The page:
Reversing eight months of administration policy, President George W. Bush went on nationwide television June 6th to urge Congress to create a new Department of Homeland Security. It would, in his words, be “charged with four primary tasks”: controlling our borders; responding to terror-driven emergencies; developing technologies to detect weapons of mass destruction and protect citizens against their use; and “review[ing] intelligence and law enforcement information?to produce a single daily picture of threats against our homeland.” It would pull together 169,000 government officials now dispersed among 22 offices in eight of the 13 existing Cabinet departments. If approved by Congress in anything like the form proposed, it would be, as the President stated, “the most extensive reorganization of the federal government since the 1940s.” Only the creation of the Department of Energy under President Jimmy Carter offers a more recent parallel.
The President’s proposal is, therefore, impressively ambitious. It includes just about every agency and function that could reasonably be brought into a new department, and more than proposed in the pre-September 11 Hart-Rudman Report or the Lieberman-Thornberry bill recently reported out favorably by the Senate Committee on Governmental Affairs. The proposal to include in the new Department a separate intelligence analysis unit is particularly noteworthy.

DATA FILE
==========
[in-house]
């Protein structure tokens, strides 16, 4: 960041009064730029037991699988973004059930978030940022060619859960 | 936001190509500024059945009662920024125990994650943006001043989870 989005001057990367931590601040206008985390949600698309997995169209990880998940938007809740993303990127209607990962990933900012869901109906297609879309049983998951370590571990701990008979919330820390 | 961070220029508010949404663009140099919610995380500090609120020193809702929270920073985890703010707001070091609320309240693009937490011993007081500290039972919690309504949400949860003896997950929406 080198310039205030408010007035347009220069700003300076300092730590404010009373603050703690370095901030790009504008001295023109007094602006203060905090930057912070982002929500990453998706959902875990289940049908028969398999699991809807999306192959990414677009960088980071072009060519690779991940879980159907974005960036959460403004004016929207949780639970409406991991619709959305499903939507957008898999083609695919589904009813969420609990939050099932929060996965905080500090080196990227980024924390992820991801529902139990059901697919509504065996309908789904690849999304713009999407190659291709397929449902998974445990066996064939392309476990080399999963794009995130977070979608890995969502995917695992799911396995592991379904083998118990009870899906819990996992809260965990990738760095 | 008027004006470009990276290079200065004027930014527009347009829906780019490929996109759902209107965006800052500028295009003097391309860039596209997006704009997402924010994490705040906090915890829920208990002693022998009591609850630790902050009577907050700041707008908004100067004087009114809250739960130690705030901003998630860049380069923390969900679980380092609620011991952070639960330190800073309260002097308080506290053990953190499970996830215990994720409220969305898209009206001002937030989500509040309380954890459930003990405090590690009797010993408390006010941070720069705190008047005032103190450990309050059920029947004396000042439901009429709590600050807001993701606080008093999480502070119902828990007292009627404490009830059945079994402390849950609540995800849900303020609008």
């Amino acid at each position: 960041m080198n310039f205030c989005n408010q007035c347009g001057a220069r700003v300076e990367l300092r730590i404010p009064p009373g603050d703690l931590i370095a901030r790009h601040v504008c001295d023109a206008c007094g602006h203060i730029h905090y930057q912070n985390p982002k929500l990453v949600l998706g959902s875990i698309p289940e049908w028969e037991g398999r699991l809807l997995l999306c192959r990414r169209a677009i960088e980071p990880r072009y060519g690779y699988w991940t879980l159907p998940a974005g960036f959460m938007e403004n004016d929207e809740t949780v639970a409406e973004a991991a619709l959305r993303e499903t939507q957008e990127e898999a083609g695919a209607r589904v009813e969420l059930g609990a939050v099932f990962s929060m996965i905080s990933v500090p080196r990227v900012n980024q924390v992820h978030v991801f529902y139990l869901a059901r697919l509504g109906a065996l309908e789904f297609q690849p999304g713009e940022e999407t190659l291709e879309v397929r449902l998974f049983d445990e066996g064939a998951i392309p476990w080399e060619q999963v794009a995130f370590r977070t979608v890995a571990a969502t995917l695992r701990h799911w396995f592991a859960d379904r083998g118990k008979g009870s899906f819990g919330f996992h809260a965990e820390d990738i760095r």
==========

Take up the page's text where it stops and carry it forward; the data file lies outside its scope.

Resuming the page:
Why did the President shift course? Though there have been hints of change since mid-April, the basic administration line prior to the President’s announcement was that the problem of coordinating government-wide homeland security activities had been appropriately addressed through the creation last October of a Homeland Security Council (HSC) and Office of Homeland Security (OHS) headed by former Pennsylvania Governor Tom Ridge. This original design had much to commend it—and something very much like it will remain vitally important even after the new Department has been set up. However, skeptics had argued from the start that Ridge had lacked the authority to pull policy together, and the chorus of critics grew when the governor visibly failed to win interagency approval of his plan to consolidate the Immigration and Naturalization Service, the Customs Service, the Coast Guard, and other agencies charged with overseeing people and goods crossing U.S. borders. This appearance of weakness undercut the President’s policy and gave the initiative to skeptics in the press and the opposition party. When reports surfaced in May of the failure to by FBI leaders to take seriously lower-level reports that might have headed off the 9/11 catastrophe, compounded by failure of the FBI and the CIA to communicate with one another, the President decided to act. The result is a new organizational ballgame.